Cheekface Love People Who Find Them Annoying

"The more people we reach, the more people we reach that we annoy the shit out of, and I fucking love that"

Photo: Pooneh Ghana

BY Sydney BrasilPublished Jan 24, 2024

"This must be the strangest interview ever," I say between slurps of noodles. Cheekface and I are set to talk over a virtual bowl of pho, but that tidbit gets lost somewhere in the email chain, and now I'm the only one with a bowl of soup. Frontman Greg Katz replies, "Not even close, not even in the top 100."

It tracks that the L.A. indie rock trio would be as eccentric in interviews as they are on record. Their fourth record, It's Sorted, arrived by surprise this week (January 22), and Katz, co-songwriter and bassist Mandy Tannen and drummer Mark "Echo" Edwards unitedly call it their most cohesive. Namely, in its non-compliance with being the "right" kind of weird.

"It has sort of a theme to it, which is kind of a self-examination: am I a cool weirdo, or am I an unlikable freak masquerading as a respectable member of society?" Katz confesses. The effort's "vein of mania" rides in tandem with its nervy sonics, pedalling somewhere between frantic early new wave and CAKE's speak-singing alt-rock. If you ask Echo, this is the perfect spot to lock up.

"I just feel like, the longer we keep doing Cheekface, the more we sound like Cheekface," he shares, with Katz flippantly adding, "Terrible news for our haters!" There's nothing loaded about his ad-lib, especially when considering the radical earnestness of Cheekface's fans — affectionately referred to as Cheek Freaks. They're a growing yet mighty fanbase, eager to form community without exclusion.

Tannen considers this inclusivity an extension of themselves, as her original goal for Cheekface was to be in a band "that was not putting on any airs," and who stayed true to their core at any cost: "Whoever likes that? Cool. If they don't? Cool, and I guess it attracts people who are like that and want that in their lives."

The unabashed welcoming of the Cheek Freaks comes full circle at the bands shows, which there are no lack of. After a trek across North America last year, they'll return for a victory lap this spring following a brief stint in the UK. Their acute awareness of their draw — easygoing and flush in their callings — has made its way onto It's Sorted, where posturing can't sit comfortably.

Enter "Changes in the Hardcore Scene," a track inspired by a headline published by a certain other music publication. To Katz, the phrase sticks out as "fraught" and "loaded": "Of course, a hardcore scene — like any scene — is on the one hand trumpeting out, 'Everyone come in, you can be weird here," and on the other hand, saying, 'If you're not weird the way we like, you stay out,' you know? That's been such a big part of my own life and my own experience on being on both sides of that: being the gatekeeper, and also being gatekept out of things," he laments.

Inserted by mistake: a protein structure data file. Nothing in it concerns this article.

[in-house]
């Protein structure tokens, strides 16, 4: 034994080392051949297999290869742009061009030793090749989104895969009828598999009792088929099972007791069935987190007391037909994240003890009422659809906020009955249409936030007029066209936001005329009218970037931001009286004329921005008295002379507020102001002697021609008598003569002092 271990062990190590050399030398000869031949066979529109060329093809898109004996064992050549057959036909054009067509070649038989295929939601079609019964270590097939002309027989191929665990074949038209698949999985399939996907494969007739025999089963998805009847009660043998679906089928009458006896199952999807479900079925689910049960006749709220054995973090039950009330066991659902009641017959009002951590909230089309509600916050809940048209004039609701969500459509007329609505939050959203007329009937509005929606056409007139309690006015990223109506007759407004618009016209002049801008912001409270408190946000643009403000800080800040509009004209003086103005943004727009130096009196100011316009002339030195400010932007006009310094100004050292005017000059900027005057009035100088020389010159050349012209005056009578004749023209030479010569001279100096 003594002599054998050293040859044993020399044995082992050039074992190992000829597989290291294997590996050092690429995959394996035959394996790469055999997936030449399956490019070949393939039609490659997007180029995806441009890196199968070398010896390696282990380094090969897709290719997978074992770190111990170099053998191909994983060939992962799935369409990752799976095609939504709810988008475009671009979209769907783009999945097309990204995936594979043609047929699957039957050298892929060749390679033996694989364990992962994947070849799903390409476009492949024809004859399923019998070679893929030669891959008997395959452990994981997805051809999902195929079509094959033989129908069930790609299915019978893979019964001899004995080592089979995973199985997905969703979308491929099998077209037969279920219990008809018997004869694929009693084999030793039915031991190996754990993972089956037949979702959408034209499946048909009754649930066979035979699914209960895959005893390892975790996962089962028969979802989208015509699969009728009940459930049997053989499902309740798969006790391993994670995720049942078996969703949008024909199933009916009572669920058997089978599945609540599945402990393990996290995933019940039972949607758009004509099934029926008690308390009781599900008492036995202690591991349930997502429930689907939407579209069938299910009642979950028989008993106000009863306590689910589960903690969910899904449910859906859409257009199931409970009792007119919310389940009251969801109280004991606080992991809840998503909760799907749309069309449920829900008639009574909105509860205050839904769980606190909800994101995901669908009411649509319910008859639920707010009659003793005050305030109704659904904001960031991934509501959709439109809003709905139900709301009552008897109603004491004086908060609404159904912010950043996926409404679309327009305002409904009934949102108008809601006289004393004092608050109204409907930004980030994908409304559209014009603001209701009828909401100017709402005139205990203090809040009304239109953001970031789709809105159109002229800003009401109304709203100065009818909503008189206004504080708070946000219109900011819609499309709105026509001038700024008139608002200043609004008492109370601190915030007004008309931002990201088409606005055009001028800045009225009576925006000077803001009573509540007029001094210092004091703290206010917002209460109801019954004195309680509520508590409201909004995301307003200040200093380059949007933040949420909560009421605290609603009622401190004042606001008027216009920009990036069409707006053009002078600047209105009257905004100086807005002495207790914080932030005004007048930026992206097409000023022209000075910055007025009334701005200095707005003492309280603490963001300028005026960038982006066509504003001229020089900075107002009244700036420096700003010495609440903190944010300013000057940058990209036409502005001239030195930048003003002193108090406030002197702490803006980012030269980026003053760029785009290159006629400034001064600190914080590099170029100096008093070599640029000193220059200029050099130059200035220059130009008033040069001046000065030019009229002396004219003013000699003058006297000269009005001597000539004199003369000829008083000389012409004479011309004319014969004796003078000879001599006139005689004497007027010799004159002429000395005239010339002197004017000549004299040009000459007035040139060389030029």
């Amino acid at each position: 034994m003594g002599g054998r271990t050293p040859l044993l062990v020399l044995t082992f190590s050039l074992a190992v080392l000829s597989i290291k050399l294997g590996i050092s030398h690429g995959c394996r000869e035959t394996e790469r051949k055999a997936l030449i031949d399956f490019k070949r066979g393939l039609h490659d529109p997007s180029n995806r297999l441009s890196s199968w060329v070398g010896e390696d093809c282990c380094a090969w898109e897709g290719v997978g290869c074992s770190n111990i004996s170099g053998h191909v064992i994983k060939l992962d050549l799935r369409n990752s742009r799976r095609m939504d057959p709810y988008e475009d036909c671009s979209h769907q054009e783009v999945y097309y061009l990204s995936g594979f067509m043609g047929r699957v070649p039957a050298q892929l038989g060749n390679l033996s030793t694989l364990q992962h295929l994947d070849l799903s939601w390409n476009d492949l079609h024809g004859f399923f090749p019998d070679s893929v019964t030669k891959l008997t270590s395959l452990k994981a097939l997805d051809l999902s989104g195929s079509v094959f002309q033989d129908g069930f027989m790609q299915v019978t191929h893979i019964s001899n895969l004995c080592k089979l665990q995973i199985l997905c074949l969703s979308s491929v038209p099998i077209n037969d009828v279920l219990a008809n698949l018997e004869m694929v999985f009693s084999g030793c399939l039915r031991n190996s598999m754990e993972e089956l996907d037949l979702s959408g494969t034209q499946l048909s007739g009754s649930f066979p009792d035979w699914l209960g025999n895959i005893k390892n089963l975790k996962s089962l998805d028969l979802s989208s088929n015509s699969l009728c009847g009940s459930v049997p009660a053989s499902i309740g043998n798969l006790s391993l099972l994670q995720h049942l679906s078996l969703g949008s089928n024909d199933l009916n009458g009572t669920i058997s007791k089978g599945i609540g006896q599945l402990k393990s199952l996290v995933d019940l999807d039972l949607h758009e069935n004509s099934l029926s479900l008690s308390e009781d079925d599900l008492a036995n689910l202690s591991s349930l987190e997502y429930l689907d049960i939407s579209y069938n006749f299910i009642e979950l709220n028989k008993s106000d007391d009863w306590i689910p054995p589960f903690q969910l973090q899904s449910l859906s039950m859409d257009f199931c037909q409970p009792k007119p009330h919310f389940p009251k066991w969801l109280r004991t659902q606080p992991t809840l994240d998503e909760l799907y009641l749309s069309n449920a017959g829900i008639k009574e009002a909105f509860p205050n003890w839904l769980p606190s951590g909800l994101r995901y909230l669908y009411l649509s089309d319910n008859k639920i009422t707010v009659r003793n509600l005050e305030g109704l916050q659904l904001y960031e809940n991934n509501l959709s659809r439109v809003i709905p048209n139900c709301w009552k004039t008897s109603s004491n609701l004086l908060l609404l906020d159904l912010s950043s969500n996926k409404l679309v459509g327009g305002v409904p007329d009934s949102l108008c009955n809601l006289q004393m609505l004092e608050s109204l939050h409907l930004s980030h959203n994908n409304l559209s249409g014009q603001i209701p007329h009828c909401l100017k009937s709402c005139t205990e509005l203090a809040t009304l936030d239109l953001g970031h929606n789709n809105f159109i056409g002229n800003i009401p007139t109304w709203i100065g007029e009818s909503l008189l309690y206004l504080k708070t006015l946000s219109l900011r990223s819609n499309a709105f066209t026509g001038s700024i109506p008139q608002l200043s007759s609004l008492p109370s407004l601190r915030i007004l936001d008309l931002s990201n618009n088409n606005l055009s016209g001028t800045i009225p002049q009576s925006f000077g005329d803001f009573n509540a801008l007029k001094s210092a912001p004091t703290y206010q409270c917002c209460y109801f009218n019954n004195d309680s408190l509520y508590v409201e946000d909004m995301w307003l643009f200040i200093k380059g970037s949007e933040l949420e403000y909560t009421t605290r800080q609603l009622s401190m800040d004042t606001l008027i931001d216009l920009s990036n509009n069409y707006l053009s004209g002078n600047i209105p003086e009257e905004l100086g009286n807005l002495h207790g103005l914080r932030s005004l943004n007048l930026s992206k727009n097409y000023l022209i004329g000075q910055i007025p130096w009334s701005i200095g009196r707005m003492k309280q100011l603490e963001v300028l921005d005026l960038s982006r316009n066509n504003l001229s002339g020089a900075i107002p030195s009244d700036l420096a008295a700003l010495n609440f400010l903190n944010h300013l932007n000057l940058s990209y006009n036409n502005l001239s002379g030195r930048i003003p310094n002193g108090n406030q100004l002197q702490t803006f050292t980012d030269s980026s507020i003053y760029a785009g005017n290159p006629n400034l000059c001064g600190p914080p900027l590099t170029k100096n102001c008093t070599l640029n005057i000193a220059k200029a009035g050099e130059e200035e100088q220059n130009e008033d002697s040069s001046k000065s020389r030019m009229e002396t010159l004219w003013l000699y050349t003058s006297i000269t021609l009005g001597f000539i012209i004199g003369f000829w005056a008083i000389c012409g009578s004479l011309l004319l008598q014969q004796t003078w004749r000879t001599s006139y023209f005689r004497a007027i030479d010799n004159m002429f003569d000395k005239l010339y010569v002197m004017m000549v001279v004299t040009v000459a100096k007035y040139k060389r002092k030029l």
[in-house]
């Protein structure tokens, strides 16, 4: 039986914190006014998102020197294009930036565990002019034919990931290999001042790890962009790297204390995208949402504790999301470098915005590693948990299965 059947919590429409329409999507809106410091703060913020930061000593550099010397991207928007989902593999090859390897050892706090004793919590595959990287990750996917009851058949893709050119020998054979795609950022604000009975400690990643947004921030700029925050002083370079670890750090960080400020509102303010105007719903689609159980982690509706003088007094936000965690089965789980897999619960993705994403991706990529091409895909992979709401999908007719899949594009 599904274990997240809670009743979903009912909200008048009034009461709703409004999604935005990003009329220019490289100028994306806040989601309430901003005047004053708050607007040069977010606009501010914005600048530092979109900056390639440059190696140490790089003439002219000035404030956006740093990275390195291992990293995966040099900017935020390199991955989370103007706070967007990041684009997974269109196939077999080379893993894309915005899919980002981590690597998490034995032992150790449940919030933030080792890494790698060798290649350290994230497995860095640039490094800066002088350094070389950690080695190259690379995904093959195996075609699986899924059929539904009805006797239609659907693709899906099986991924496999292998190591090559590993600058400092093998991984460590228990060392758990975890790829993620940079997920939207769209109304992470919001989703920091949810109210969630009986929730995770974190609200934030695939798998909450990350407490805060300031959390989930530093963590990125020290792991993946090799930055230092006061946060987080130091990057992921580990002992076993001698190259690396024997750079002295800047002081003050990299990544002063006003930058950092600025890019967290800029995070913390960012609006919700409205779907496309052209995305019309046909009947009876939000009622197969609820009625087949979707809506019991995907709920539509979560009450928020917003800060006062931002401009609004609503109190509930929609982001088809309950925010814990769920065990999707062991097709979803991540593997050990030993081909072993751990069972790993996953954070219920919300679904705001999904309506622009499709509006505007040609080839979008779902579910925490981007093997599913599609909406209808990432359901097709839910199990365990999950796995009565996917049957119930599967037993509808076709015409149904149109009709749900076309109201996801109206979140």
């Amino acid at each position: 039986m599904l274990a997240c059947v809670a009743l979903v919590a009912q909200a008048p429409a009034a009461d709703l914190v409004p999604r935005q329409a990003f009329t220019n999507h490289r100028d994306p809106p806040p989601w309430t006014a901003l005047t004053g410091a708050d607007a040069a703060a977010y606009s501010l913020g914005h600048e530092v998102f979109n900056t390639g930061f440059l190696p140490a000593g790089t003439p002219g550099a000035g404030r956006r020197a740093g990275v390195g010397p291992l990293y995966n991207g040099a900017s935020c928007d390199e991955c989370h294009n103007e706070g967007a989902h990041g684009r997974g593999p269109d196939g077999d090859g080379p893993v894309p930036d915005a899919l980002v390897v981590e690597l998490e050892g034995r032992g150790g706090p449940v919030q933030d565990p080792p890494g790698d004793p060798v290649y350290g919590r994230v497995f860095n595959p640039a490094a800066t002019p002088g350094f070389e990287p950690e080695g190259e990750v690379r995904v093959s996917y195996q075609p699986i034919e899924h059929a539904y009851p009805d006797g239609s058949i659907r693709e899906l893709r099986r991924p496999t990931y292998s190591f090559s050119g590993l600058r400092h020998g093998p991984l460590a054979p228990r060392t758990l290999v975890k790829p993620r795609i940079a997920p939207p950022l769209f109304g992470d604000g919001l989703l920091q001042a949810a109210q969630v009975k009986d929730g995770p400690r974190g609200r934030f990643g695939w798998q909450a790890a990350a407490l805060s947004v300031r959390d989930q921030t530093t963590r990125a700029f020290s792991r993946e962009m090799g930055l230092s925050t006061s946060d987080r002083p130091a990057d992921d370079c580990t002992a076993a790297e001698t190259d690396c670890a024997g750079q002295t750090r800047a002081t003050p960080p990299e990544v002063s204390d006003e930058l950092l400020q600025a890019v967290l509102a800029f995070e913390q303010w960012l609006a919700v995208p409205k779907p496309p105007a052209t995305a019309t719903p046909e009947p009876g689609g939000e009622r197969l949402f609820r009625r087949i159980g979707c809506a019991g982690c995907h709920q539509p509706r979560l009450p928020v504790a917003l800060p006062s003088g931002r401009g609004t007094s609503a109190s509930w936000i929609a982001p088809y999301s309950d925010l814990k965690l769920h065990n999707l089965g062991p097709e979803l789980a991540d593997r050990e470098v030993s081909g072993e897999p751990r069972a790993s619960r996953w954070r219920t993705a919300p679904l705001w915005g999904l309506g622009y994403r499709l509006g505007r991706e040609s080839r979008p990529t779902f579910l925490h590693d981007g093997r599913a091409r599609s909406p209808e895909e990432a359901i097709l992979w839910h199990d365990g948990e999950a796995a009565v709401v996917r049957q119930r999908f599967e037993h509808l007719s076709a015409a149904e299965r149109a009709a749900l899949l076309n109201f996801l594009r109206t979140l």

This level of self-awareness can be petrifying, but for Cheekface, it's freeing. In part, it helps emphasize the project as a vehicle for fun. It keeps the band constantly creating, as they’ve churned out four albums in under five years. Protecting the flame of fun is what keeps them going on anxiety-ridden days where couch rot is imminent — and, for Tannen, keeps the accountability to her bandmates from becoming a chore. The bulk of liability lies within the group, making it easy to write off anything boring.

That's why It's Sorted, as well as its predecessor, 2022's Too Much to Ask, came as surprises. To Cheekface, there's nothing more yawn-worthy than a typical album release cycle, so releasing records as soon as the vinyl pressings are ready is their only criterion. This also explains the plethora of singles they release each year. It’s not to tease anything new — though many of said tracks end up on the LPs — in fact, sometimes the track comes before a record’s conception.

"It's really only real and maximally fun when we get to share it," Echo says of their craft. Whenever he speaks, Tannen and Katz encourage him lightheartedly, smiling as he shares. With this, the thin veneer of sardonicism in their music is peeled away by the Cheekface ethos, one which only bears sincerity.

The post-irony that once ruled punk-adjacent scenes is being engulfed by candour, and It's Sorted is a purposeful line in the sand. The deadpan slights against starting podcasts and New Year's resolutions on album highlight "Trophy Hunting at the Zoo" can't be contested, but the undercurrent remains one of reflection.

With a new level of realization, It's Sorted is the Cheekface record "[least] encumbered by outside forces," according to Katz: "The longer we do it, the more the casing starts to melt away." This breezy apathy remains constant, even when it doesn't land.

"The more people we reach, the more people we reach that we annoy the shit out of, and I fucking love that," Katz continues. "So I want to stay true to anything that annoys the shit out of a lot of people."

When asked what people would find vexing about Cheekface, he smirks quickly: "You'd have to ask them."

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